• Enabling access to multiple MPH databases

  • Increasing staffing in the MOH's Monitoring and Control Unit

  • Improving the efficiency and effectiveness of the MOH's Investigation Unit by hiring an experienced fraud investigator as a Manager of the Investigative Unit on a temporary basis to evaluate and provide recommendations in the areas of reporting, staffing and policies and procedures

  • Legislative changes should be considered in order to give the MOH the ability to audit the financial and medical records of service providers.

  • Establish a well publicized telephone hot-line that is devoted to receiving information on fraud and abuse. Ideally, this hot-line would be operated by a member of the MOH's Investigation Unit.

Contribution by Dr. Bruno Müller-Oerlinghausen

Hidden Dependencies of Medical Experts

Professor Müller's presentation centred around conflict of interests among medical experts, such as clinical investigators and their potential dependencies on commercial interests. He stated that empirical findings of clinical trials are generally objective. However, the way they are disseminated can be severely influenced and biased by the interests of pharmaceutical manufacturers sponsoring them.

Somewhat more subtle dependencies of individual medical experts, opinion leaders and medical journal editors as well as chairmen of steering committees and advisory boards, result in the defence of biased views, which serve the interest of selected manufacturers at the expense of consumers. In addition, many medical journals forward submitted manuscripts related to pharmaceuticals to the concerned manufacturers. They fear that manufacturers might otherwise withdraw their drug advertisements from the journals.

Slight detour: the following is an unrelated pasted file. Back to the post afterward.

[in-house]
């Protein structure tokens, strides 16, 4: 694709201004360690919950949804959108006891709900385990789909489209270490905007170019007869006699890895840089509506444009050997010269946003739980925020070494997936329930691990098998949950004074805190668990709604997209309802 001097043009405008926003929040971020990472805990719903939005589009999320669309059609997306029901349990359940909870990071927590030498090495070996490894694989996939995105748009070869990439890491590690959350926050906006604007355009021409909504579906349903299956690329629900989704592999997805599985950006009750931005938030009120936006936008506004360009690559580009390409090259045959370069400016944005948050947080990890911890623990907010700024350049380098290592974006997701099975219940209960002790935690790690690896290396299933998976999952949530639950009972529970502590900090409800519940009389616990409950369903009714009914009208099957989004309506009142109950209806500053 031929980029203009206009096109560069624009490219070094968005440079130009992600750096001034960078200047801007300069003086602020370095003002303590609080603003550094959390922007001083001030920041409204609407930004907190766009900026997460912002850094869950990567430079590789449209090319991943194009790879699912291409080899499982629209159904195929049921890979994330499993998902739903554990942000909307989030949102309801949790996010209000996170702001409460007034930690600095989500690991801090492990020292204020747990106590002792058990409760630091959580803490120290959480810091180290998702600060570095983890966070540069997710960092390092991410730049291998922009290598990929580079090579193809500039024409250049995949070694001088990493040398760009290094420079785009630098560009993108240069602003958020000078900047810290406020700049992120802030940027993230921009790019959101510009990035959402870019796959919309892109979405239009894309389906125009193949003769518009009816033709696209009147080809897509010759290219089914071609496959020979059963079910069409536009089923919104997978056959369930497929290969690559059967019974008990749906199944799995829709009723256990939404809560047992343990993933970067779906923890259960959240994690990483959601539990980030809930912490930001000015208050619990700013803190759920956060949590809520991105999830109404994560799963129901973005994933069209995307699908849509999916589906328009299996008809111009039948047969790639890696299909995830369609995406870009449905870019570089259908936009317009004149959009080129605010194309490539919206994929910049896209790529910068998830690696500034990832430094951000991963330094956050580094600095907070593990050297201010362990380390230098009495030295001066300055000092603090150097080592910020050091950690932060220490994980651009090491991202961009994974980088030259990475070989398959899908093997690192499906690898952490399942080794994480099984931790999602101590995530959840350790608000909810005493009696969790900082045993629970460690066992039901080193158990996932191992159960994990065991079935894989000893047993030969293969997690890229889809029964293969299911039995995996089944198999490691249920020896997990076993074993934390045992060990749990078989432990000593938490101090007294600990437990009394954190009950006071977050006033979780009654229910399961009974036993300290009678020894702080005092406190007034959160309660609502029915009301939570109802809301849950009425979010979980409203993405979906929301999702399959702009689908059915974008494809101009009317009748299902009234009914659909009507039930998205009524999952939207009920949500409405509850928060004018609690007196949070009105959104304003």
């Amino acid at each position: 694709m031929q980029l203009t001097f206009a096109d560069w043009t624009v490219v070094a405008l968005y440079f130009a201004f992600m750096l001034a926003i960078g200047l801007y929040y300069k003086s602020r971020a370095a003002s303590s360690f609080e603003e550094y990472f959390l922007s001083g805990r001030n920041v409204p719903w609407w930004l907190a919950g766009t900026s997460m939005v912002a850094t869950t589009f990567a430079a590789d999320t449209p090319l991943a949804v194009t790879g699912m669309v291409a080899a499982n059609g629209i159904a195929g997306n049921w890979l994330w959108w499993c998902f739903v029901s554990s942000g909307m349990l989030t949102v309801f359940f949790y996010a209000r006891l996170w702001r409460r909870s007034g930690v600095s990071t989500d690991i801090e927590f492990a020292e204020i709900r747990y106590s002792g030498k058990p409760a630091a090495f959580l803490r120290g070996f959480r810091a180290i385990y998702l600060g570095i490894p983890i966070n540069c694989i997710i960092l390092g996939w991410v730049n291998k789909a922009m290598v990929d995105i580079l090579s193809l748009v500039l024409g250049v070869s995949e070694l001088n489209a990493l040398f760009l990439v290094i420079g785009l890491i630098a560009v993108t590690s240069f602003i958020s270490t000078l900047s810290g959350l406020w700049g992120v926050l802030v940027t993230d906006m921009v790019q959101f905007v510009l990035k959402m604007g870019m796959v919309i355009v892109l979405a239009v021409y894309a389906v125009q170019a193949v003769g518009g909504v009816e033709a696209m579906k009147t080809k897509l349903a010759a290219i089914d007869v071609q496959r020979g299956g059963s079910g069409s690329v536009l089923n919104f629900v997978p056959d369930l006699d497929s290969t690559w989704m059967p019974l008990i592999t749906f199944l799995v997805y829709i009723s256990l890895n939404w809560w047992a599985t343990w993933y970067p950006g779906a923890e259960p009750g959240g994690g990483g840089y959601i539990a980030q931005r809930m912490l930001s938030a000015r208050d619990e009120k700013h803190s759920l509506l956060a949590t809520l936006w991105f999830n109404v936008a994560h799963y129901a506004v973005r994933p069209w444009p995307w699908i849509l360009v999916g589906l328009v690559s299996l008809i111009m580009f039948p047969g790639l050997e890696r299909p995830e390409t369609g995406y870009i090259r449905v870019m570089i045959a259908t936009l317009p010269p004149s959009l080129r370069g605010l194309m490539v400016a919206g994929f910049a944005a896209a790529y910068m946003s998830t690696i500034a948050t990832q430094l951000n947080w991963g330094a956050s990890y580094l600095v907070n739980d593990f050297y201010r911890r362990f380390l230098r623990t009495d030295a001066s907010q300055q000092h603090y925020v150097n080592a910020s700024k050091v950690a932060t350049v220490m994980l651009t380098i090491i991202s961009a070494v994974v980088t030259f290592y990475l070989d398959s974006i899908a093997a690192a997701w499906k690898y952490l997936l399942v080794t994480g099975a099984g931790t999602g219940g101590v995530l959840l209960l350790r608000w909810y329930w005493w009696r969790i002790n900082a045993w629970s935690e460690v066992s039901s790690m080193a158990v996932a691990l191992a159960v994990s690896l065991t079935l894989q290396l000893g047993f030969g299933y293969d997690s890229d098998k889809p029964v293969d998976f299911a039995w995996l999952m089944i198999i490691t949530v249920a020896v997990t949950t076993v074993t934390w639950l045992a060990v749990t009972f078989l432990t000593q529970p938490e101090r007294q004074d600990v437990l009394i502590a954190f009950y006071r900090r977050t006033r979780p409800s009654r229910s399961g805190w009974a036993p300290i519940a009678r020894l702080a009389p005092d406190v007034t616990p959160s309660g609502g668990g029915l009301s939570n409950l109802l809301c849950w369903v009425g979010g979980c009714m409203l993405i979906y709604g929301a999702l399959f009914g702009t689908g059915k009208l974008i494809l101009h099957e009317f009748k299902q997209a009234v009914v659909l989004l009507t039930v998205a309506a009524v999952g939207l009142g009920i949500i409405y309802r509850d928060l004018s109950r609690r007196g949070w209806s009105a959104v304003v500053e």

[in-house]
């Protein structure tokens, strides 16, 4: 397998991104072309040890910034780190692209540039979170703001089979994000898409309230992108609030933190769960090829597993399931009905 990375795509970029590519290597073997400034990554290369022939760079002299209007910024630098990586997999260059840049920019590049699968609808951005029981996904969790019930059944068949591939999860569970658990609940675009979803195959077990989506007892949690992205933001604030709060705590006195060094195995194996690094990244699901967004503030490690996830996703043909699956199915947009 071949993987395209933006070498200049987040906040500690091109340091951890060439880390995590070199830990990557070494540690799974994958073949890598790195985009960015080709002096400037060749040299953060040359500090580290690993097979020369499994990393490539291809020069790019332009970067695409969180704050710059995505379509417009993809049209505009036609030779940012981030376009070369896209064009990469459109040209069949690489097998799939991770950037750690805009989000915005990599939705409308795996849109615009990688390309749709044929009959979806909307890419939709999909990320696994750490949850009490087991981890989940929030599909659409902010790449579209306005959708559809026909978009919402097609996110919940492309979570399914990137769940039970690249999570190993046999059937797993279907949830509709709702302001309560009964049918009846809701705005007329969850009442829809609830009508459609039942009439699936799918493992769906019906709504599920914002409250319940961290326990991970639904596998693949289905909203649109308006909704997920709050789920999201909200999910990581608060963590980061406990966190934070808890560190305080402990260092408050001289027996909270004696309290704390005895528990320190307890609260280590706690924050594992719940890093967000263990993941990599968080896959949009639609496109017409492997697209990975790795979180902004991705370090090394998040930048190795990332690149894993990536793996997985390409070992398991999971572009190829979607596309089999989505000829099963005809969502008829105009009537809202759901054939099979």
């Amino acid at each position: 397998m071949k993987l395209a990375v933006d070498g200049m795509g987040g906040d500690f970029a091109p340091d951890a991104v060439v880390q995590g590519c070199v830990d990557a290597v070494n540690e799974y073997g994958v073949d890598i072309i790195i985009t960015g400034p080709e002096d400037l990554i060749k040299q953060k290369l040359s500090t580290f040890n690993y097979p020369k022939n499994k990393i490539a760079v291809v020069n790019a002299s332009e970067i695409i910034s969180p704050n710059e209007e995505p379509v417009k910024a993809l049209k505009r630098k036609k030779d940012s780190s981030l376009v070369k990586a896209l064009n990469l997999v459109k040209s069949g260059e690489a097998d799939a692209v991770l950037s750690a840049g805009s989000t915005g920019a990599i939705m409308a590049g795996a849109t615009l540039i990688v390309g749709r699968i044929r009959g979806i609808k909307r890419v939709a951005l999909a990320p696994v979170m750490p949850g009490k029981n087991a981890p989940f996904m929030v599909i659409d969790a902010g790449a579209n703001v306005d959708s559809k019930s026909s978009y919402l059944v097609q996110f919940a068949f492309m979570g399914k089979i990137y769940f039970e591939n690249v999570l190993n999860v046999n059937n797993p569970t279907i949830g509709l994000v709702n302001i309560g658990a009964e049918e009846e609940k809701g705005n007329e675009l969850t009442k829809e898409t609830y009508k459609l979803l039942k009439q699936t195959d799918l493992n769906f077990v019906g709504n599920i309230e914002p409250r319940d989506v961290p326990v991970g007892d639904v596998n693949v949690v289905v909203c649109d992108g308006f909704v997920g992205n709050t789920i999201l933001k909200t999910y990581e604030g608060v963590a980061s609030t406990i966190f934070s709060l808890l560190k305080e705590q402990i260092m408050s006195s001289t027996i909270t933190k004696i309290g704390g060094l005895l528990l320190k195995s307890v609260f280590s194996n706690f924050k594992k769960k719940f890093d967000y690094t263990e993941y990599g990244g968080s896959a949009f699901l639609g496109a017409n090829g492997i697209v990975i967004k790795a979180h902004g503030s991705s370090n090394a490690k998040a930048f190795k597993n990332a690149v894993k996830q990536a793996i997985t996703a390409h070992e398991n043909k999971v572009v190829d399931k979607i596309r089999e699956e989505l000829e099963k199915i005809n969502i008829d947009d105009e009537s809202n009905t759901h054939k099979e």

Professor Müller then described the history and the function of the Drug Commission of the German Medical Association (DCGMA) and recounted in detail how the DCGMA had to struggle in its efforts to develop and establish guidelines on the treatment of dementia. The struggle was against the "Alzo-League" an influential association of clinicians and researchers (mainly in neurology, psychiatry and psychopharmacology) which serves the interests of the pharmaceutical industry, through which its activities are sponsored.

Professor Müller concluded by suggesting steps such as awareness building, clear declaration of potential conflicts of interest, public education, etc. He emphasized that conflict of interests and the lack of awareness of such conflicts is a major problem among professionals.

Main Themes Covered

  1. Ethics and corruption in health services

  2. Dependencies of medical experts on drug manufacturers

  3. Assuring Integrity of Hospital Benefits

  4. How to detect, prevent and eradicate Fraud and Abuse in health systems

Main Conclusions

  1. Ethics and corruption in health have complex relationships and these are not recognized or appreciated by the medical profession.

  2. Medical experts, opinion leaders and journal editors depend on sponsorship by drug manufacturers and in return support views profitable for the manufacturers but harmful to consumers.

  3. Corruption and fraud in health care cost billions of dollars in industrialized countries and cause severe consequences in poor countries by diversion of scarce resources and damaging the integrity of health care personnel and institutions.

  4. There was strong support for increased research into corruption in health services in general and strengthening poor countries research capacities in particular.